It’s also not enough to gain people’s trust, we have to make sure that we are doing right by those who have let us into their lives to witness to their most vulnerable moments. This takes tact and compassion, as well as technical skill – to take beautiful photographs that tell the story, while treating the subjects sensitively.

Whether it’s through photography, video, or the written word, Arete’s role is not to put a spin on events or individual accounts, but to use our skills to give people a voice that can reverberate around the world. 

“I feel bad seeing my country this way. This is the worst situation I have ever seen in Afghanistan. But I also feel happy with what I am doing, I can share my people’s problems with people who can help. It is the only way I can help, but it makes me happy that I can do this” – Ghulam Reza, Arete Photographer


The power of Photography and Video

Photo and video hold the real power, alongside a few well-chosen words. Arete always tries to let people tell their own stories, in their own words as much as possible: it is the best way to do them justice, and to preserve the authenticity that leads to a successful appeal.

Clara walks through standing water to her house while holding her one-year-old son Farnandine in Beira, Mozambique. Arete worked with the Disasters Emergency Committee in Mozambique in 2019 when Cyclone Idai destroyed most parts of Beira City. Karel Prinsloo / DEC / Arete.
Clara: “I woke up and the wind was blowing. I ran outside with my children. I have 5 children. My husband died a long time ago. We sought shelter. How will I live now? I used to sell bananas from a tree of mine. It is all gone. Who will help me now?”

 When you select the content for an appeal, it may not be what you initially expected – but it will almost always have an idiosyncratic quality, with individual details that stick in the mind, in a way that you could never recreate artificially. There’s never any need to sensationalise – the words, the pictures, the people speak for themselves.

The video below shows Istaahil, a woman living in Somaliland, telling her story. After her farm animals were killed by a drought in Somaliland in 2021, Istaahil’s livelihood was destroyed. The World Food Programme and the Food and Agriculture Organisation (FAO) of the United Nations collaborated with Arete on an emergency appeal. This video shows how the results of that appeal changed Istaahil’s life – and the lives of her children, forever.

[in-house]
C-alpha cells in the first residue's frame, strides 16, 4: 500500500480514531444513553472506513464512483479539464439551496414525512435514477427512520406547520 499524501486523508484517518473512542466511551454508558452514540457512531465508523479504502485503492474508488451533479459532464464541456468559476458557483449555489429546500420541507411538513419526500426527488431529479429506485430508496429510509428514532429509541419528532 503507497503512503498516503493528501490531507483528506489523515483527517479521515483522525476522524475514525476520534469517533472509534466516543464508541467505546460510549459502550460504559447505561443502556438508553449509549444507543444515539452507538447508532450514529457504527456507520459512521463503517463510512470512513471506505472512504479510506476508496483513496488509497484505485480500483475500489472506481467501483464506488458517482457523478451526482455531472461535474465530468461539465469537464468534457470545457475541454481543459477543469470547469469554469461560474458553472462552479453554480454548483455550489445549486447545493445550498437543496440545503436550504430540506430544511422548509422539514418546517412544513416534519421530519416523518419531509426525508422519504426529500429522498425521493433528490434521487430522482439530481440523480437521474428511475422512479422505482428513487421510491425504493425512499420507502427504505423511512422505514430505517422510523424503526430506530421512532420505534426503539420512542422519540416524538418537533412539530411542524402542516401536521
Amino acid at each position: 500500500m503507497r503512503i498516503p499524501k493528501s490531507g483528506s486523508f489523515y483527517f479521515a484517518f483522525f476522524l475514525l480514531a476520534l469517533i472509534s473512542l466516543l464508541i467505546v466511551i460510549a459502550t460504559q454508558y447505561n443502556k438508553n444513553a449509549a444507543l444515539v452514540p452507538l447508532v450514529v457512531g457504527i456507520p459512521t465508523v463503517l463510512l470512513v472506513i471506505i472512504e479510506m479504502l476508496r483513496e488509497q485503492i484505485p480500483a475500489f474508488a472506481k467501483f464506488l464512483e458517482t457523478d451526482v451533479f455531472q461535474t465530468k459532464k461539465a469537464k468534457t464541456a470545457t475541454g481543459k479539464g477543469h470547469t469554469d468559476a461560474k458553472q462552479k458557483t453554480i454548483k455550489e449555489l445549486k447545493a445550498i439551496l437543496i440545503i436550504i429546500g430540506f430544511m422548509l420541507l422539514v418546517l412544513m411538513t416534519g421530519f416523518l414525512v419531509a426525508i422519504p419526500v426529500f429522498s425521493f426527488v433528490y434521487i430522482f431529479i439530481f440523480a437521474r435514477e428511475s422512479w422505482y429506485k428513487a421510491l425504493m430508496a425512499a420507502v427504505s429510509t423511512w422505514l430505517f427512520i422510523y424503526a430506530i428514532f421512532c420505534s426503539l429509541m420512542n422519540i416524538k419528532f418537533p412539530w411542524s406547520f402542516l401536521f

You do need to use editorial skill in placing individual stories within the context of the wider emergency. At Arete, we try to blend contextual information, statistics and individual accounts, to give the appeal an authoritative factual base, alongside its call to human emotions.


Framing an Appeal – Showing its Success 

Collecting and presenting high-quality content does not in itself guarantee a successful appeal. Emergency appeals differ from some of our other projects, in that they are short-term drives with very tangible results. The desperate need for intervention is powerfully represented by quantifying the impact of each individual donation. This also serves to emphasise the relatively small contributions needed to have a significant impact. This is a very effective way to move people to action. Content needs to appeal both to the public’s hearts and to their heads. 


It’s very important to show the success of emergency appeals – not just the money raised, but where the money has been spent. Chronicling the impact by producing content before, during, and after an appeal, promotes transparency and trust. It also generally leads to future donations and ongoing support.

It’s too soon, as yet, to have the full reporting on DEC’S Afghanistan campaign but other campaigns have proven their success.

DEC’s Cyclone Idai Appeal for Mozambique – which benefited Clara, who tells her story in the above photograph and quotation – raised £43 million. Thanks to these donations, DEC’S member charities were able to make sure that 220,700 people received seeds, tools, fertiliser etc. to regrow crops in the first six months to provide food and a livelihood for their families; 57,400 people received food parcels in the first six months after the cyclone, to keep themselves and their families from starvation; 163,000 people were given access to basic health care; 135,800 people were given access to safe drinking water. DEC regards this as a very successful campaign, and it undoubtedly made an enormous difference to the lives of women like Clara. Arete is proud to have played its part.


Our award-winning journalists, photographers and content specialists are eager to help you make a difference. Contact us to find out how we can tailor our expertise to meet your needs.